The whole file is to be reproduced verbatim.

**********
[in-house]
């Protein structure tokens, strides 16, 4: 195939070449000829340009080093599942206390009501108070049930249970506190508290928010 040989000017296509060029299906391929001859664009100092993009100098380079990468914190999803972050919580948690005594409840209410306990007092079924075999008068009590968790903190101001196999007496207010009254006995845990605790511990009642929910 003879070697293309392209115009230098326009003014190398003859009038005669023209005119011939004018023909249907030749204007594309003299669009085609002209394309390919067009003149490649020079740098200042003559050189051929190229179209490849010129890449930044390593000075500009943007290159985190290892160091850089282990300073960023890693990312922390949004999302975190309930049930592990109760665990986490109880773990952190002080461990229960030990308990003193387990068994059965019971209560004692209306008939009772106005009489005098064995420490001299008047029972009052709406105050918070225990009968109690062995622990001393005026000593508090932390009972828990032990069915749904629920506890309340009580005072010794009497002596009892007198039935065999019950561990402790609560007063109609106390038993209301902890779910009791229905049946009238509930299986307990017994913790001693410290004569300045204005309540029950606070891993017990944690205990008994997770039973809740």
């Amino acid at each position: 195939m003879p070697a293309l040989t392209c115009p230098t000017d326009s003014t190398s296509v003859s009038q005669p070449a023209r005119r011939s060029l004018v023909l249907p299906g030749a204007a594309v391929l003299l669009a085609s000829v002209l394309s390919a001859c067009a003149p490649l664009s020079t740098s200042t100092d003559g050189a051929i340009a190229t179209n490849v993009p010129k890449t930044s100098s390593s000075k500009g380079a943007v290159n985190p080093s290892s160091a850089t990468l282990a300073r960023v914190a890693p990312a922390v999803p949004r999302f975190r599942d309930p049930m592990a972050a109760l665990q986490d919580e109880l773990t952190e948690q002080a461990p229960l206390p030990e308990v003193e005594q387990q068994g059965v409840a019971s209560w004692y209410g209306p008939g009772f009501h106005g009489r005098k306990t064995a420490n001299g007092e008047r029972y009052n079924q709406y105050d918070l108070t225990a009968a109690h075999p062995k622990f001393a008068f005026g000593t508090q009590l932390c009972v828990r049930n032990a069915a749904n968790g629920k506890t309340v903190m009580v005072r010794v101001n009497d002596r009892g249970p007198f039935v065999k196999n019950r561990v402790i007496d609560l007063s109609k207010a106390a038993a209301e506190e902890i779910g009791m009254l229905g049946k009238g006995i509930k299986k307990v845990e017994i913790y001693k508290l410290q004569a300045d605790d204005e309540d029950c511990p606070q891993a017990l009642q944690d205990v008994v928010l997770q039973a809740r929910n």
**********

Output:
[in-house]
């Protein structure tokens, strides 16, 4: 195939070449000829340009080093599942206390009501108070049930249970506190508290928010 040989000017296509060029299906391929001859664009100092993009100098380079990468914190999803972050919580948690005594409840209410306990007092079924075999008068009590968790903190101001196999007496207010009254006995845990605790511990009642929910 003879070697293309392209115009230098326009003014190398003859009038005669023209005119011939004018023909249907030749204007594309003299669009085609002209394309390919067009003149490649020079740098200042003559050189051929190229179209490849010129890449930044390593000075500009943007290159985190290892160091850089282990300073960023890693990312922390949004999302975190309930049930592990109760665990986490109880773990952190002080461990229960030990308990003193387990068994059965019971209560004692209306008939009772106005009489005098064995420490001299008047029972009052709406105050918070225990009968109690062995622990001393005026000593508090932390009972828990032990069915749904629920506890309340009580005072010794009497002596009892007198039935065999019950561990402790609560007063109609106390038993209301902890779910009791229905049946009238509930299986307990017994913790001693410290004569300045204005309540029950606070891993017990944690205990008994997770039973809740």
């Amino acid at each position: 195939m003879p070697a293309l040989t392209c115009p230098t000017d326009s003014t190398s296509v003859s009038q005669p070449a023209r005119r011939s060029l004018v023909l249907p299906g030749a204007a594309v391929l003299l669009a085609s000829v002209l394309s390919a001859c067009a003149p490649l664009s020079t740098s200042t100092d003559g050189a051929i340009a190229t179209n490849v993009p010129k890449t930044s100098s390593s000075k500009g380079a943007v290159n985190p080093s290892s160091a850089t990468l282990a300073r960023v914190a890693p990312a922390v999803p949004r999302f975190r599942d309930p049930m592990a972050a109760l665990q986490d919580e109880l773990t952190e948690q002080a461990p229960l206390p030990e308990v003193e005594q387990q068994g059965v409840a019971s209560w004692y209410g209306p008939g009772f009501h106005g009489r005098k306990t064995a420490n001299g007092e008047r029972y009052n079924q709406y105050d918070l108070t225990a009968a109690h075999p062995k622990f001393a008068f005026g000593t508090q009590l932390c009972v828990r049930n032990a069915a749904n968790g629920k506890t309340v903190m009580v005072r010794v101001n009497d002596r009892g249970p007198f039935v065999k196999n019950r561990v402790i007496d609560l007063s109609k207010a106390a038993a209301e506190e902890i779910g009791m009254l229905g049946k009238g006995i509930k299986k307990v845990e017994i913790y001693k508290l410290q004569a300045d605790d204005e309540d029950c511990p606070q891993a017990l009642q944690d205990v008994v928010l997770q039973a809740r929910n």